One idea that has been expressed a lot is the idea that the US lost an opportunity in 1945 when Truman did not respond to any of Hồ Chí Minh’s letters seeking American support for Vietnamese independence.
The idea is that if the American government had simply understood that Hồ Chí Minh was more of a nationalist than a communist and had supported his effort to establish the independence of Vietnam, that somehow everything after that point would have been different.
One person particularly associated with this idea is Archimedes Patti, an OSS officer in Vietnam in 1945, who published a book in 1980 in which he made this point very forcefully (Why Viet Nam? Prelude to America’s Albatross).
This is also part of the discourse in Vietnam as well. We can see it expressed, for instance, by the late revolutionary and historian Trần Văn Giàu in the clip below from the documentary “Pacific Century: From the Barrel of a Gun” where he says the following (4:00):
“Hồ Chí Minh’s belief in the help of America had its logic. The issue was not that Hồ Chí Minh wanted to establish a communist country. The main issues were independence, freedom and democracy, not a communist Vietnam. Later, we’d see about communism.”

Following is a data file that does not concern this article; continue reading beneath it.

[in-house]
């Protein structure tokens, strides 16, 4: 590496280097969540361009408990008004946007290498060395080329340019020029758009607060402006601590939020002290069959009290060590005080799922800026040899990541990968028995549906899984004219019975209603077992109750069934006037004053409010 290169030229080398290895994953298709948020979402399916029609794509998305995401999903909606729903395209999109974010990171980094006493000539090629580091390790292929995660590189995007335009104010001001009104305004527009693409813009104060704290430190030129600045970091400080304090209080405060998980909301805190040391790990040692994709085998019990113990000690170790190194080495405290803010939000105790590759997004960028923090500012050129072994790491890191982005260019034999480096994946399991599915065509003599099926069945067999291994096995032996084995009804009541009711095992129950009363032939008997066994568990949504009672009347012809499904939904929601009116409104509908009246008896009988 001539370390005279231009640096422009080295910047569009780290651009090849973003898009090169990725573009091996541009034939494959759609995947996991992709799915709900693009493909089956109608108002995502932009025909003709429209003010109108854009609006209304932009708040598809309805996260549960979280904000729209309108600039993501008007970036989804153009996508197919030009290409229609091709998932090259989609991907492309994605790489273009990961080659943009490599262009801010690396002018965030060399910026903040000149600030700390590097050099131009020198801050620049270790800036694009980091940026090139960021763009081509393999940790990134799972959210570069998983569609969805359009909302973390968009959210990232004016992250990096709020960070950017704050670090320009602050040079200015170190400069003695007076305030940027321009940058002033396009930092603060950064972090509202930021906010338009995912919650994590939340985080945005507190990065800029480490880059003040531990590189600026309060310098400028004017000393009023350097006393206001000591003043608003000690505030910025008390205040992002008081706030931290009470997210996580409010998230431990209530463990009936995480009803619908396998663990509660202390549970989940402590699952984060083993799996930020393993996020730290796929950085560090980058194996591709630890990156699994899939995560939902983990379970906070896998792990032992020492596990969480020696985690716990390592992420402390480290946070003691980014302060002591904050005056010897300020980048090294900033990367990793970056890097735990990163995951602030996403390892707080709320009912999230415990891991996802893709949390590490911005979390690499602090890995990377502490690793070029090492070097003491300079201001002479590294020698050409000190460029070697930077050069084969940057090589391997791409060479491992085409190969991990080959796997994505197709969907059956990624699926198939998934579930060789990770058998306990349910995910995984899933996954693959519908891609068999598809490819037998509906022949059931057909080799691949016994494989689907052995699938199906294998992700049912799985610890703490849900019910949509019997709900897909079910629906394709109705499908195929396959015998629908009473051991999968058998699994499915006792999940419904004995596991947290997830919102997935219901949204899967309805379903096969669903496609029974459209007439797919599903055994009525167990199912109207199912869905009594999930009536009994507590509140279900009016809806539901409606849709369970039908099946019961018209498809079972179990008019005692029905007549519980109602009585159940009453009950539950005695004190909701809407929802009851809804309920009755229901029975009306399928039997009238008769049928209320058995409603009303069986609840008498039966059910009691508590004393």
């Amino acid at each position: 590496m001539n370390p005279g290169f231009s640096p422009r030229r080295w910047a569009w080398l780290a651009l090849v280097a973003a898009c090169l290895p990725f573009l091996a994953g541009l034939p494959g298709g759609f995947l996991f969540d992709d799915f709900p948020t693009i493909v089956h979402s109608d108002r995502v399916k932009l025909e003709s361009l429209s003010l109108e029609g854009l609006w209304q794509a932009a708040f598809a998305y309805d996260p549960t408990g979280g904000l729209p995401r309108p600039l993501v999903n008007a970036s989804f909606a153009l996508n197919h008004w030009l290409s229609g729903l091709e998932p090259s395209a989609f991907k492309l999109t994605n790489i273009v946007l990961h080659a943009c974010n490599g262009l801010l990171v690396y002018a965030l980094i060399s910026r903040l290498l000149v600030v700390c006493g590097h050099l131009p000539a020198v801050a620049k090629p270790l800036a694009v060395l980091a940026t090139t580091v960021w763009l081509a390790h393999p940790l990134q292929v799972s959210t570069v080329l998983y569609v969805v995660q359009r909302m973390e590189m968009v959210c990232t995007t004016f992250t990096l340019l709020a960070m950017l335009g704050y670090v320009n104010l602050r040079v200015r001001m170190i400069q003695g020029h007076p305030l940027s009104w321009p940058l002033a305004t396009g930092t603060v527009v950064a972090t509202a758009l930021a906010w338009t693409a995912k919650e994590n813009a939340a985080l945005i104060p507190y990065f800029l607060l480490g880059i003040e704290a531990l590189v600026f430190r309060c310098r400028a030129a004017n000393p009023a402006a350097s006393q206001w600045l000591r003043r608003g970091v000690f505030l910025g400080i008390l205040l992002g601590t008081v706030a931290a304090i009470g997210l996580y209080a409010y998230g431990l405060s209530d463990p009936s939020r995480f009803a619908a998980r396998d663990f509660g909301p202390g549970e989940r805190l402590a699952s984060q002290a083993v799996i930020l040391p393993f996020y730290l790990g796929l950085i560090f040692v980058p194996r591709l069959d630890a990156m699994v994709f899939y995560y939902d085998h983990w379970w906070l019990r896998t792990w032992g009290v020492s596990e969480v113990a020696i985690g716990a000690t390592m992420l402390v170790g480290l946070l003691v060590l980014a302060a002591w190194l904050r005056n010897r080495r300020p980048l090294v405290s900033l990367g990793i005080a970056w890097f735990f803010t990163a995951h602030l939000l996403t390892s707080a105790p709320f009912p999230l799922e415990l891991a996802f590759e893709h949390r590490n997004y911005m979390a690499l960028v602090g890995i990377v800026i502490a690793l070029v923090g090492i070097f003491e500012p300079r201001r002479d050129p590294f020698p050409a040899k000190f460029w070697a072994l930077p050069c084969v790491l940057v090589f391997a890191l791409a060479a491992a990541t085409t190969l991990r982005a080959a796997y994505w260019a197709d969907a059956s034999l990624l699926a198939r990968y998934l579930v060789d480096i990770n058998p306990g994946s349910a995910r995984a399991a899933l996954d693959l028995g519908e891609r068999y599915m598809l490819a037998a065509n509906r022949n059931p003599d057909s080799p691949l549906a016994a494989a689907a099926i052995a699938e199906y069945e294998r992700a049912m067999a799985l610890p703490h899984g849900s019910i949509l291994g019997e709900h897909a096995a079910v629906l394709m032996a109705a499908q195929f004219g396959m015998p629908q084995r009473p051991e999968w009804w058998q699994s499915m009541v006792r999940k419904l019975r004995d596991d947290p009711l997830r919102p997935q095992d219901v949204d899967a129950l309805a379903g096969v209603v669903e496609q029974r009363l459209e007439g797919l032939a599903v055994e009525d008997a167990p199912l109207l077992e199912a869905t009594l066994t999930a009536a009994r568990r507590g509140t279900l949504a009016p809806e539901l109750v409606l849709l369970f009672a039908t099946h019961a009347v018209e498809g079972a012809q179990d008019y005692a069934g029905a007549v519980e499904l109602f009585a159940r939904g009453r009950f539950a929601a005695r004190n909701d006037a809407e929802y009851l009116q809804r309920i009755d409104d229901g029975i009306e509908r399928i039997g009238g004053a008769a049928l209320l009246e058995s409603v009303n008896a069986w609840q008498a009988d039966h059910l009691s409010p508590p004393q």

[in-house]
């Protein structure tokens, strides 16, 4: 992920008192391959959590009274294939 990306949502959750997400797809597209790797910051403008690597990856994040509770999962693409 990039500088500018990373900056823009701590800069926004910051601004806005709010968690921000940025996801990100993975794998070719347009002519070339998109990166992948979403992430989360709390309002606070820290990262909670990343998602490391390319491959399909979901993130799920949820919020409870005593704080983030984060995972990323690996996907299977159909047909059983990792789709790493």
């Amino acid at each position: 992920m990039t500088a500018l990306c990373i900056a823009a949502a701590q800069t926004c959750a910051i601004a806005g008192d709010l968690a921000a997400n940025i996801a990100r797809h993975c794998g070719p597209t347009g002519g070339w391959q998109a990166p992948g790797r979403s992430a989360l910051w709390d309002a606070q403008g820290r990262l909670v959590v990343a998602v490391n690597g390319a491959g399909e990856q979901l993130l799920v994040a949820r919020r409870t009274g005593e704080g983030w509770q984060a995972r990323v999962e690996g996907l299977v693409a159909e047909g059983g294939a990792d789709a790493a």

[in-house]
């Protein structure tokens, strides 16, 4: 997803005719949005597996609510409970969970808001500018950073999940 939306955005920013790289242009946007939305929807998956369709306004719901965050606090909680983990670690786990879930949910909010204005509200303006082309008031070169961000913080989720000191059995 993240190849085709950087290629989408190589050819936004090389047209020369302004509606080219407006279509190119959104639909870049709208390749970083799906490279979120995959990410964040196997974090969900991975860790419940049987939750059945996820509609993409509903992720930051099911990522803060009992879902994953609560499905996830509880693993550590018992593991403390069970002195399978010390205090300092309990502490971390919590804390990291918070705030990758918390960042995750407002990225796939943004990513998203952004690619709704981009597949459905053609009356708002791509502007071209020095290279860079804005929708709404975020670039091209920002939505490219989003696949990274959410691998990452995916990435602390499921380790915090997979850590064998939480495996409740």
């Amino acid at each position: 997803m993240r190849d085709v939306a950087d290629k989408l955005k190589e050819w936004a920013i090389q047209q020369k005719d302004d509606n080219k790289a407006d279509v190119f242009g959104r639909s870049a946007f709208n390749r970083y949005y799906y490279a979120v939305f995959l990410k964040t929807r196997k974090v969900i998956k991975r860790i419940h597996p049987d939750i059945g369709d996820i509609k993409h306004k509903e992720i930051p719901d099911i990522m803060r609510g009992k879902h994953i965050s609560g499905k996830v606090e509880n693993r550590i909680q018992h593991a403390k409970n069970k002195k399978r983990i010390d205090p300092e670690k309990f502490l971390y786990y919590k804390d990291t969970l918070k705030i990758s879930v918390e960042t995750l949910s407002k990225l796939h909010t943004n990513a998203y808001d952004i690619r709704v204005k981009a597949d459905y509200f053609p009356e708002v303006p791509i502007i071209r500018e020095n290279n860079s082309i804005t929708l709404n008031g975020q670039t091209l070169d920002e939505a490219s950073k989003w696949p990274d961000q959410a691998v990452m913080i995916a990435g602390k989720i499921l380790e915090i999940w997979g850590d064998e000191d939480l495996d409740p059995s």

Over the past 15 years or so, scholars have been challenging this idea. For instance, in his Imagining Vietnam & America: The Making of Postcolonial Vietnam, 1919-1950, historian Mark Philip Bradley pointed out that there is quite a difference between what Patti remembered in 1980 and what he wrote in 1945.
In 1980, for example, Patti wrote about a 27 August 1945 meeting between Jean Sainteny and Võ Nguyên Giáp as follows:
“Despite his efforts to appear civil, he [Sainteny] set the tone by cutting Giap short with a paternal lecture. . .Giap, in perfect French and with absolute self-control, said he had not come to be lectured. . . For the first time in his life, Sainteny was meeting face to face a Vietnamese who dared to stand up to a Frenchman. . . Sainteny had been outplayed and was visibly annoyed.” (134)